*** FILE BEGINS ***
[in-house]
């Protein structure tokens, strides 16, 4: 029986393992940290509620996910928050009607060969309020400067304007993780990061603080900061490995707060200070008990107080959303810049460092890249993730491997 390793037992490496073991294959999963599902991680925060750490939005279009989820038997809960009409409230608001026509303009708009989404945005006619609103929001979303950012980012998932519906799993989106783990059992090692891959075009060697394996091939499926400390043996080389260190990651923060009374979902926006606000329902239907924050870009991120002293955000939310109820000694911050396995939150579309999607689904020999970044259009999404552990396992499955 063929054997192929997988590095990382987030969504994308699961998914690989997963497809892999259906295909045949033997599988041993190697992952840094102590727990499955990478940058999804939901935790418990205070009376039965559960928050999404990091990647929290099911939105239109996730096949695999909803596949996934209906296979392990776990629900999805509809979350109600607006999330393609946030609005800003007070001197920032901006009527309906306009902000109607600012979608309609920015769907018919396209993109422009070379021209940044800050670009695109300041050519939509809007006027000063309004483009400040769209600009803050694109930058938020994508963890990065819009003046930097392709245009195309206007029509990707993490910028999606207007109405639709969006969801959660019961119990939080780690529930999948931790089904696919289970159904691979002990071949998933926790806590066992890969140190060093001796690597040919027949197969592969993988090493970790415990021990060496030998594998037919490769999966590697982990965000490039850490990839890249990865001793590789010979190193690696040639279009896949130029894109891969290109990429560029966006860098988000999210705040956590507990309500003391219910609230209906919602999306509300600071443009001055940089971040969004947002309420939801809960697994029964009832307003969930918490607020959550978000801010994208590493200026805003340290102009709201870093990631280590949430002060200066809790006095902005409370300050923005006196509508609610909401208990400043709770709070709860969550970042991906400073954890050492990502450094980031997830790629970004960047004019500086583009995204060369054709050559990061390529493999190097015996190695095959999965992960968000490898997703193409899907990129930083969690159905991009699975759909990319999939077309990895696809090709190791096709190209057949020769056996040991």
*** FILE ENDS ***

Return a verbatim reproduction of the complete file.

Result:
[in-house]
């Protein structure tokens, strides 16, 4: 029986393992940290509620996910928050009607060969309020400067304007993780990061603080900061490995707060200070008990107080959303810049460092890249993730491997 390793037992490496073991294959999963599902991680925060750490939005279009989820038997809960009409409230608001026509303009708009989404945005006619609103929001979303950012980012998932519906799993989106783990059992090692891959075009060697394996091939499926400390043996080389260190990651923060009374979902926006606000329902239907924050870009991120002293955000939310109820000694911050396995939150579309999607689904020999970044259009999404552990396992499955 063929054997192929997988590095990382987030969504994308699961998914690989997963497809892999259906295909045949033997599988041993190697992952840094102590727990499955990478940058999804939901935790418990205070009376039965559960928050999404990091990647929290099911939105239109996730096949695999909803596949996934209906296979392990776990629900999805509809979350109600607006999330393609946030609005800003007070001197920032901006009527309906306009902000109607600012979608309609920015769907018919396209993109422009070379021209940044800050670009695109300041050519939509809007006027000063309004483009400040769209600009803050694109930058938020994508963890990065819009003046930097392709245009195309206007029509990707993490910028999606207007109405639709969006969801959660019961119990939080780690529930999948931790089904696919289970159904691979002990071949998933926790806590066992890969140190060093001796690597040919027949197969592969993988090493970790415990021990060496030998594998037919490769999966590697982990965000490039850490990839890249990865001793590789010979190193690696040639279009896949130029894109891969290109990429560029966006860098988000999210705040956590507990309500003391219910609230209906919602999306509300600071443009001055940089971040969004947002309420939801809960697994029964009832307003969930918490607020959550978000801010994208590493200026805003340290102009709201870093990631280590949430002060200066809790006095902005409370300050923005006196509508609610909401208990400043709770709070709860969550970042991906400073954890050492990502450094980031997830790629970004960047004019500086583009995204060369054709050559990061390529493999190097015996190695095959999965992960968000490898997703193409899907990129930083969690159905991009699975759909990319999939077309990895696809090709190791096709190209057949020769056996040991």